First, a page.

Sunday, February 28, 2010

Take a look at this!

Written by  By James Robeda, Senior Engineer, and Semih Kalay, Vice President R&D, TTCI, for Railway Age

In recent years, machine-vision technology has found applications in the railway industry in detectors such as wheel profile measurement (WPM) systems and brake shoe measurement (BSM) systems. This type of technology enhances the inspection process by providing historical data that can be used for defect trending and preventative maintenance. The potential to increase the effectiveness and efficiency of car inspections by utilizing advanced technologies to enhance the railcar inspection process offers an opportunity to lower costs and increase productivity.

Three machine-vision based systems are currently being developed under the Association of American Railroads’ Strategic Research Initiative Program:

• Automated Inspection of Safety Appliance System (ASAIS), which assesses the condition of a railcar’s safety appliances (e.g., ladders, hand holds, and sill steps).

• Automated Inspection of Structural Components (AISC), which evaluates the condition of the railcar’s underframe and related structural members.

• Fully Automated Train Scanning System (FATSS), which images the entire railcar—top, sides, and bottom.

The ultimate goal of the industry’s Technology Driven Train Inspection Program is to deploy a network of wayside inspection sites that would feed a centralized database to create a “ticket to ride” for every car on the North American rail network.

Two vendors, Tecnogamma and BeenaVision, have an ASAIS installed for coal cars at TTCI’s Facility for Accelerated Service Testing. Algorithm development and testing is ongoing. Additionally, Beena Vision has an ASAIS being monitored in a revenue service application on the Union Pacific at Loveland, Iowa. Tecnogamma plans on having an ASAIS installed in a revenue service application on the Norfolk Southern at Ironto, Va., in early 2010.

Testing indicates that the systems are capable of detecting safety appliance defects with a success rate of greater than 85%. Currently, work is under way to refine the detection algorithms to reduce false positive rates BY up to 10%. Additionally, detection algorithms are being developed to inspect safety appliances on boxcars, covered hopper, tank cars, and intermodal cars.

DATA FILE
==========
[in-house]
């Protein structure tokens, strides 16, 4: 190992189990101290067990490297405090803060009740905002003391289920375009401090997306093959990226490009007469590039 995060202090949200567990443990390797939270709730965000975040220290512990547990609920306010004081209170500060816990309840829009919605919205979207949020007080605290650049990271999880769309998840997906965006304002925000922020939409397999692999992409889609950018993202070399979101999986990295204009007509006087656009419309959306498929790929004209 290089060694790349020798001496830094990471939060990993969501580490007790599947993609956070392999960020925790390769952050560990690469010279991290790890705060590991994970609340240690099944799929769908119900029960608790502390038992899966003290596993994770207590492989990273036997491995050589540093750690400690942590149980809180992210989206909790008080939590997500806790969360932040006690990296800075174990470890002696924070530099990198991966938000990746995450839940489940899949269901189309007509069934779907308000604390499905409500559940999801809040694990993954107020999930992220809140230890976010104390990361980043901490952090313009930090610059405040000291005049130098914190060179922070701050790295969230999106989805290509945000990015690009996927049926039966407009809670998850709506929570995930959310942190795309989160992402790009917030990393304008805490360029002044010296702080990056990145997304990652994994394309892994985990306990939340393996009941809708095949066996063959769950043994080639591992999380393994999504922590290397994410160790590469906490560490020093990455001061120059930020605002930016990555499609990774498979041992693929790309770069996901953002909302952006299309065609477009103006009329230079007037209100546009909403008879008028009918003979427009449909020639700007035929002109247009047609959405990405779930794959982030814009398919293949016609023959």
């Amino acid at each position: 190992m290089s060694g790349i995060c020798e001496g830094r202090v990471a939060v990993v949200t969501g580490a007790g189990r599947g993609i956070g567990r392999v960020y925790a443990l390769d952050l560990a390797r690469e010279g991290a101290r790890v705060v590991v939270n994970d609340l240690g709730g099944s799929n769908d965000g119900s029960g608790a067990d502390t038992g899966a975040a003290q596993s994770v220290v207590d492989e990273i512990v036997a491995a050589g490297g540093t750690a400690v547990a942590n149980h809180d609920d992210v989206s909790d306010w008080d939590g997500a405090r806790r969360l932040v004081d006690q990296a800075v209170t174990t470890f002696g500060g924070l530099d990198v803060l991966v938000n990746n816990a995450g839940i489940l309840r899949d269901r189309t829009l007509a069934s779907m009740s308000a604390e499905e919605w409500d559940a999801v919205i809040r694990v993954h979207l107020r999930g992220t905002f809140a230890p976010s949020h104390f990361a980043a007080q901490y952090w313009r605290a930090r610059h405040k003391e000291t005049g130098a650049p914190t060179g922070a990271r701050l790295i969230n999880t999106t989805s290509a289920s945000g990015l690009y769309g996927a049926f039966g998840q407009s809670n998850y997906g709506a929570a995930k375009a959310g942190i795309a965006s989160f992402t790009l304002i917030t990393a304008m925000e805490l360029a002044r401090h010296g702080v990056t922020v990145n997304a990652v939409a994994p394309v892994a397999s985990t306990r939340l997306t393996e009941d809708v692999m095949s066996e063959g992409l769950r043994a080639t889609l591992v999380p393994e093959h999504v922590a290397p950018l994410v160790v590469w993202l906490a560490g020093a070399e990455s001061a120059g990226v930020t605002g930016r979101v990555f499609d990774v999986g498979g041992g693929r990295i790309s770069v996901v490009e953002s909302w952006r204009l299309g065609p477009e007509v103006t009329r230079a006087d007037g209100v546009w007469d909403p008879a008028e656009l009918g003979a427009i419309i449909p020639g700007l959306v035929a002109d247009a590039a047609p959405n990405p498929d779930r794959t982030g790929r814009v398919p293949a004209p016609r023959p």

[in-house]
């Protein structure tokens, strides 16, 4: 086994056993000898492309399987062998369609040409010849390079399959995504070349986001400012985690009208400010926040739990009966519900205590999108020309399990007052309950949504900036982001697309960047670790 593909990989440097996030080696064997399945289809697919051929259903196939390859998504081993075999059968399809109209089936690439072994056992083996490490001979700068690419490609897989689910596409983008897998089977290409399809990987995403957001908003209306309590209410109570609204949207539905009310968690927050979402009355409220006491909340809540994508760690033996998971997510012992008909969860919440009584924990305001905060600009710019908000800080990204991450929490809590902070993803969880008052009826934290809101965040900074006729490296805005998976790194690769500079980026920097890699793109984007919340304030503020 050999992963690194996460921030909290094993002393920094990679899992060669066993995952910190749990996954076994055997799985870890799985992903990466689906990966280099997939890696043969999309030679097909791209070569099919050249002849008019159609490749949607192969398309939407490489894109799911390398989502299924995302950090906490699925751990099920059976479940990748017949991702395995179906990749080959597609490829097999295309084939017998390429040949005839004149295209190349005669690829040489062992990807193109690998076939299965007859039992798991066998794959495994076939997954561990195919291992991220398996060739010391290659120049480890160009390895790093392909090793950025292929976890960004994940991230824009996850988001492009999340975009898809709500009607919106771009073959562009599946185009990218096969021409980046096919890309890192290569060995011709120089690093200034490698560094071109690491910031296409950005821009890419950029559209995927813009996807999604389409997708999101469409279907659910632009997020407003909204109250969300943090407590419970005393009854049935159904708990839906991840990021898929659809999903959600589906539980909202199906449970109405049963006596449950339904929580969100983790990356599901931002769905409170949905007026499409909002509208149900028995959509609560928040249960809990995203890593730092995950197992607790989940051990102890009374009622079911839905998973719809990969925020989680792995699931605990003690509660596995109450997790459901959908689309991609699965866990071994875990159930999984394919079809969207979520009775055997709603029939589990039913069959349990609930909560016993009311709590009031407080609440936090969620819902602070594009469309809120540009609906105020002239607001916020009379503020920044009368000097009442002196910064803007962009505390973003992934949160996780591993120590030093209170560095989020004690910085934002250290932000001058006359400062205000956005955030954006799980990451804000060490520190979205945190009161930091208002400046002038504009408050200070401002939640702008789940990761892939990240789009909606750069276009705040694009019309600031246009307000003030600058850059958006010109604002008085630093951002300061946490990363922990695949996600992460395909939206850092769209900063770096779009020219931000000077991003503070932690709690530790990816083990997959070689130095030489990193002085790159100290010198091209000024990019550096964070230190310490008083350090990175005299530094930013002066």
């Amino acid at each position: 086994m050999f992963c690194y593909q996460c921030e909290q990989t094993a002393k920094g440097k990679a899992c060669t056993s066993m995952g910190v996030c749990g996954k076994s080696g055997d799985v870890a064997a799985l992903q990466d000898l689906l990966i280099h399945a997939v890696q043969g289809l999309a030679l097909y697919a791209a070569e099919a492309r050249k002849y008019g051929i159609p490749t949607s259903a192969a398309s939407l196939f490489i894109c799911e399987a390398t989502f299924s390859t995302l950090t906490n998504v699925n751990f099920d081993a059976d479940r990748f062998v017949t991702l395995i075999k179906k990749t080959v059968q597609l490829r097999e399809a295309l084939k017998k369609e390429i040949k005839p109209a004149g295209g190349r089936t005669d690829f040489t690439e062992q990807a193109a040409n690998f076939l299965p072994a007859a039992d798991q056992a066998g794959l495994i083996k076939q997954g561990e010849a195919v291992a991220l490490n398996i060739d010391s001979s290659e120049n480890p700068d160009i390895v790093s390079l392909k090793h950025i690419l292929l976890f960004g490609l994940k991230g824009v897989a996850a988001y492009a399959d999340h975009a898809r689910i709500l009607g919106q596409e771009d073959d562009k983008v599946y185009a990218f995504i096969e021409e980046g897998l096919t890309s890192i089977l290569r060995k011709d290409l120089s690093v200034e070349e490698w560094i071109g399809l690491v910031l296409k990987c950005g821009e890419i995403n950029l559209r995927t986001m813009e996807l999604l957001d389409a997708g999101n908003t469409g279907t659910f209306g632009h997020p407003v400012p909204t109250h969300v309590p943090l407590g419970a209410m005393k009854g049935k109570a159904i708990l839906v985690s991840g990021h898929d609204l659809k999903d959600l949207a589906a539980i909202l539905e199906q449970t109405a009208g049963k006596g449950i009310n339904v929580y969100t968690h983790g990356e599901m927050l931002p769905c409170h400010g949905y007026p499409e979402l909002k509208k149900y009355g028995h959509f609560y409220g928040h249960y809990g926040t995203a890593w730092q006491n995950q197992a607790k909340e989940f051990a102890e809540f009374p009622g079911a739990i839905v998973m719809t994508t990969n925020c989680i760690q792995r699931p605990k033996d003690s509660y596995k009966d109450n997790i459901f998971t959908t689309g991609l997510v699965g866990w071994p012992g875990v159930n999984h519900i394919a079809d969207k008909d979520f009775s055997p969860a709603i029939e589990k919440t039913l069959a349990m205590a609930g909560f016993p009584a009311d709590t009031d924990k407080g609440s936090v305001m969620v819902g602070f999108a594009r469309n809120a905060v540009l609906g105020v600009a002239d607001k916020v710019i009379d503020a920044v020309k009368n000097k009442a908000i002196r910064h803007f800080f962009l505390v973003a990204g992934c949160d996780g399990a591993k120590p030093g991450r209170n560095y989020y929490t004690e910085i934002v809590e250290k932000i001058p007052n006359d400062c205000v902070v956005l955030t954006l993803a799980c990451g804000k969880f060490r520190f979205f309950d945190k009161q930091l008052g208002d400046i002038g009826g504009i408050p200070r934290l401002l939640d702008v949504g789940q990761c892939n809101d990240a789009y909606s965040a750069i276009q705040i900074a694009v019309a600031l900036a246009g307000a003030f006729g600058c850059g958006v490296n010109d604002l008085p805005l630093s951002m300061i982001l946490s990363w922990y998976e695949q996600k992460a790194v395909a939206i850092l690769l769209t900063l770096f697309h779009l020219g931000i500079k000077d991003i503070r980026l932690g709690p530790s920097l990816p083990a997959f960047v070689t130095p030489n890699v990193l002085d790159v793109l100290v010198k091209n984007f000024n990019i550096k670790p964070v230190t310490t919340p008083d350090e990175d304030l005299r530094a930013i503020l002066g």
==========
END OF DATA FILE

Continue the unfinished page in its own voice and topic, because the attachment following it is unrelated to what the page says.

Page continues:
An initial proof-of-concept demonstration of the AISC system was conducted by the University of Illinois at Urbana-Champaign in 2008. Pursuant to a series of feasibility studies at UIUC, TTCI contracted BeenaVision to develop a prototype system for proof-of-concept tests at FAST. A prototype system was installed at FAST, and initial testing demonstrated the system’s ability to take high-resolution images of a railcar underframe as the train passed the system at speeds up to 40 mph. Results showed that the system was capable of capturing and processing images.

The prototype system was redesigned to handle the shock and vibrations encountered at higher speeds. Further development and testing of the system will focus on image assessment and defect detection.

The imaging and processing capabilities demonstrated by the ASIAS and the AISC system prompted the development of FATSS. This system uses an array of cameras and lights to create a complete image of the top, sides, and undercarriage of each car in a train.

The ability to image the entire railcar opens the possibility for several applications. Lower positioned cameras provide detailed images of truck, brake rigging, and draft pocket components that can be scanned for defects and unusual wear. Side-mounted cameras offer an opportunity to quickly identify imbalanced loads, unsecured lading, and various carbody defects. A top-mounted camera allows for easy evaluation of top chord and interior bracing in coal hoppers. In addition to enhancing traditional inspections, FATSS provides an excellent opportunity to add security applications such as foreign object detection and tank car assessment. A vendor’s prototype system was installed at FAST in October of 2009 and preliminary image acquisition tests were conducted.

Machine vision applications hold great promise for the future of the train inspection process. Many challenges remain but progress continues to be made in meeting and overcoming these obstacles and improving the overall inspection process.